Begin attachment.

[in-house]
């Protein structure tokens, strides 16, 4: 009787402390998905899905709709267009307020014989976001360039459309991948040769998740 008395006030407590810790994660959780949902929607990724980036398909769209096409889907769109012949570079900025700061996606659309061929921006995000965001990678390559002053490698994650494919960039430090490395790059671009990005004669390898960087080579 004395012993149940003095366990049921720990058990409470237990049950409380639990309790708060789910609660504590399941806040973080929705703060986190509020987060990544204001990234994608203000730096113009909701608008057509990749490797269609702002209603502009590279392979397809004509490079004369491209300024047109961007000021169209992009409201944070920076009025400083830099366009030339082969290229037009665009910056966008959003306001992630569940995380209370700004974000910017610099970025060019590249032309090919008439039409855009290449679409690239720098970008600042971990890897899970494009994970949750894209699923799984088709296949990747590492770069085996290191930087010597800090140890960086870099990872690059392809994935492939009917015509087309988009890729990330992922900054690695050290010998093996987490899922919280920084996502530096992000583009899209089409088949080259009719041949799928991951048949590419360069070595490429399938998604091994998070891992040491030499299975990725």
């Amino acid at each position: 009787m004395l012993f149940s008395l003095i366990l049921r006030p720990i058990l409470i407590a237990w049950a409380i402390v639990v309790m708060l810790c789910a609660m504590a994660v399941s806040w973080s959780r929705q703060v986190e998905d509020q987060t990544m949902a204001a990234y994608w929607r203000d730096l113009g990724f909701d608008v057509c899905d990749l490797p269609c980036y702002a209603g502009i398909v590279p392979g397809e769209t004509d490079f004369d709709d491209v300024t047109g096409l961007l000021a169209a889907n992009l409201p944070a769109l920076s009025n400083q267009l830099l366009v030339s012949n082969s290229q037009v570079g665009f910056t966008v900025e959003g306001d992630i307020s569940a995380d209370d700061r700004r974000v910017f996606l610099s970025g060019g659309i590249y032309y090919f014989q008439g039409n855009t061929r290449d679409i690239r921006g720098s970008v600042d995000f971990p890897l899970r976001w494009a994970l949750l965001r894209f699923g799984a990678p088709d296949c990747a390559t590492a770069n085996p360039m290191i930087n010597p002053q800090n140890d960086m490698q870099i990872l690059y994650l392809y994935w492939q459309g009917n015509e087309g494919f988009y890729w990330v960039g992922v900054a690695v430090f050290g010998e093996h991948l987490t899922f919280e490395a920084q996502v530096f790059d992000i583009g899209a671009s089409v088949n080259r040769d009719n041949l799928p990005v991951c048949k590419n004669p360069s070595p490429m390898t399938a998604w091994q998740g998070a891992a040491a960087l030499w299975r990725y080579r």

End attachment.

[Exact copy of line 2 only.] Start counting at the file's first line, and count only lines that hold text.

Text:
């Protein structure tokens, strides 16, 4: 009787402390998905899905709709267009307020014989976001360039459309991948040769998740 008395006030407590810790994660959780949902929607990724980036398909769209096409889907769109012949570079900025700061996606659309061929921006995000965001990678390559002053490698994650494919960039430090490395790059671009990005004669390898960087080579 004395012993149940003095366990049921720990058990409470237990049950409380639990309790708060789910609660504590399941806040973080929705703060986190509020987060990544204001990234994608203000730096113009909701608008057509990749490797269609702002209603502009590279392979397809004509490079004369491209300024047109961007000021169209992009409201944070920076009025400083830099366009030339082969290229037009665009910056966008959003306001992630569940995380209370700004974000910017610099970025060019590249032309090919008439039409855009290449679409690239720098970008600042971990890897899970494009994970949750894209699923799984088709296949990747590492770069085996290191930087010597800090140890960086870099990872690059392809994935492939009917015509087309988009890729990330992922900054690695050290010998093996987490899922919280920084996502530096992000583009899209089409088949080259009719041949799928991951048949590419360069070595490429399938998604091994998070891992040491030499299975990725």